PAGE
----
3.5 out of 5: The Fireman's Wife tells the story of a troubled marriage in chapters that alternate between the first-person narratives of a husband (Peck) and a wife (Cassie). True to his southern fiction roots, Riggs’s real strength in this book is his evocative descriptions of the two distinct landscapes that feature in this story, the mountains and the low country of South Carolina. These landscapes play a critical role in the plot and help to form the identities of the primary characters. In many places, the characters seem like personifications of the land. In this excerpt, Cassie describes the low country where she and Peck live:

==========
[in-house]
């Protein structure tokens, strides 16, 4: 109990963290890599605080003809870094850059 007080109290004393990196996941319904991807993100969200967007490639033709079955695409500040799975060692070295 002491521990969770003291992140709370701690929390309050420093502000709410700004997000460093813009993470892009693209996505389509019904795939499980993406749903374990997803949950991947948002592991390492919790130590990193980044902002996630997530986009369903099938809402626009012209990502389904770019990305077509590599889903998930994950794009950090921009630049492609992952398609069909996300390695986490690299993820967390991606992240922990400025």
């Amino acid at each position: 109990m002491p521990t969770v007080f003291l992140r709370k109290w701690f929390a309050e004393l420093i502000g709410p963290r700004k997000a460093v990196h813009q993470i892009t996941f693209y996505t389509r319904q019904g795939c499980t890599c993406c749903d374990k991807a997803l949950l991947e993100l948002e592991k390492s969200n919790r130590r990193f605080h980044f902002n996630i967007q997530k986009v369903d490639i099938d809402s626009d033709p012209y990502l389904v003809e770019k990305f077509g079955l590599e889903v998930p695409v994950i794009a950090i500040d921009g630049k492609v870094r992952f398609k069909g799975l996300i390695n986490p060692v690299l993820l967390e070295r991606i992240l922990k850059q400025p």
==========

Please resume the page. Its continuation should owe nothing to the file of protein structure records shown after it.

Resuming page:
Here along the salt creeks and beaches, the sun demands that you disrobe to nothing, sink knee-deep into black mud, dig out oysters, or empty crab pots. Seining nets are like bridal veils thrown into creeks capturing shrimp and minnows, their transparent bodies nearly invisible in the turbid muck. It is all part of the land's requirement that you become a living part of the rivers andCassie’s and Peck’s voices are simple and honest. These characters talk like real people. The effect is mostly pure and unpretentious but, occasionally, the casual dialog becomes tedious in its banality. Also, because there's very little distinction between the voices of Cassie and Peck, the shifting point-of-view structure of the book has little effect. The plot--including a rocky marriage, a troubled teenager, and a real estate dispute--feels clumsy but is mostly redeemed by the sweeping landscapes in which it unfolds.